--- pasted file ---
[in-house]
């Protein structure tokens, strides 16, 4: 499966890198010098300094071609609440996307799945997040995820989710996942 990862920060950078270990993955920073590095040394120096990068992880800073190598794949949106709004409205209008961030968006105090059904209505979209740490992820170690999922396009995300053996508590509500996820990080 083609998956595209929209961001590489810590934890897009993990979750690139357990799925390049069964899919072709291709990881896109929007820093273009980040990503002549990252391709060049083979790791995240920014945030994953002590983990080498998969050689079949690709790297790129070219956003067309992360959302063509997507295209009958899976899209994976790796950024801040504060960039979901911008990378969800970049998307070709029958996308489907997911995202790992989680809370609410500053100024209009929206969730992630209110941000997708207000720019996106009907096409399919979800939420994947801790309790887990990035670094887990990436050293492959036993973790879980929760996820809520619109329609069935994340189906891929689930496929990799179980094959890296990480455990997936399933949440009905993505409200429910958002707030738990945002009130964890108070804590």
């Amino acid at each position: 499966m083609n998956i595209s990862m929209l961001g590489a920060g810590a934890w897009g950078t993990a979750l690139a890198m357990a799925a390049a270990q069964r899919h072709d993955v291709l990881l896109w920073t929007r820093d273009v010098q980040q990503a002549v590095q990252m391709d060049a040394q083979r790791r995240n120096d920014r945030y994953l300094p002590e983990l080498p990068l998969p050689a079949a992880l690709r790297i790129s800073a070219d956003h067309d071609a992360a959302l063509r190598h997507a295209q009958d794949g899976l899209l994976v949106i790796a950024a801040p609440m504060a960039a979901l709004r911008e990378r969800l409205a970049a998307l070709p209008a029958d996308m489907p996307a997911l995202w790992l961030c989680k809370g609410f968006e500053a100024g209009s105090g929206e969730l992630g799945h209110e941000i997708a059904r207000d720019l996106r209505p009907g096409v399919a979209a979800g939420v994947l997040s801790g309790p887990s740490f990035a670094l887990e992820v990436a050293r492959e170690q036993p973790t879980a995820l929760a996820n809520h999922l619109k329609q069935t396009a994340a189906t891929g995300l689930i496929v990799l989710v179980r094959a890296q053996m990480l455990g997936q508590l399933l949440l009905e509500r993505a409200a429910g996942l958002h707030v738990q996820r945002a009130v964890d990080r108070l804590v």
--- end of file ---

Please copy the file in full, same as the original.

[in-house]
């Protein structure tokens, strides 16, 4: 499966890198010098300094071609609440996307799945997040995820989710996942 990862920060950078270990993955920073590095040394120096990068992880800073190598794949949106709004409205209008961030968006105090059904209505979209740490992820170690999922396009995300053996508590509500996820990080 083609998956595209929209961001590489810590934890897009993990979750690139357990799925390049069964899919072709291709990881896109929007820093273009980040990503002549990252391709060049083979790791995240920014945030994953002590983990080498998969050689079949690709790297790129070219956003067309992360959302063509997507295209009958899976899209994976790796950024801040504060960039979901911008990378969800970049998307070709029958996308489907997911995202790992989680809370609410500053100024209009929206969730992630209110941000997708207000720019996106009907096409399919979800939420994947801790309790887990990035670094887990990436050293492959036993973790879980929760996820809520619109329609069935994340189906891929689930496929990799179980094959890296990480455990997936399933949440009905993505409200429910958002707030738990945002009130964890108070804590």
């Amino acid at each position: 499966m083609n998956i595209s990862m929209l961001g590489a920060g810590a934890w897009g950078t993990a979750l690139a890198m357990a799925a390049a270990q069964r899919h072709d993955v291709l990881l896109w920073t929007r820093d273009v010098q980040q990503a002549v590095q990252m391709d060049a040394q083979r790791r995240n120096d920014r945030y994953l300094p002590e983990l080498p990068l998969p050689a079949a992880l690709r790297i790129s800073a070219d956003h067309d071609a992360a959302l063509r190598h997507a295209q009958d794949g899976l899209l994976v949106i790796a950024a801040p609440m504060a960039a979901l709004r911008e990378r969800l409205a970049a998307l070709p209008a029958d996308m489907p996307a997911l995202w790992l961030c989680k809370g609410f968006e500053a100024g209009s105090g929206e969730l992630g799945h209110e941000i997708a059904r207000d720019l996106r209505p009907g096409v399919a979209a979800g939420v994947l997040s801790g309790p887990s740490f990035a670094l887990e992820v990436a050293r492959e170690q036993p973790t879980a995820l929760a996820n809520h999922l619109k329609q069935t396009a994340a189906t891929g995300l689930i496929v990799l989710v179980r094959a890296q053996m990480l455990g997936q508590l399933l949440l009905e509500r993505a409200a429910g996942l958002h707030v738990q996820r945002a009130v964890d990080r108070l804590v």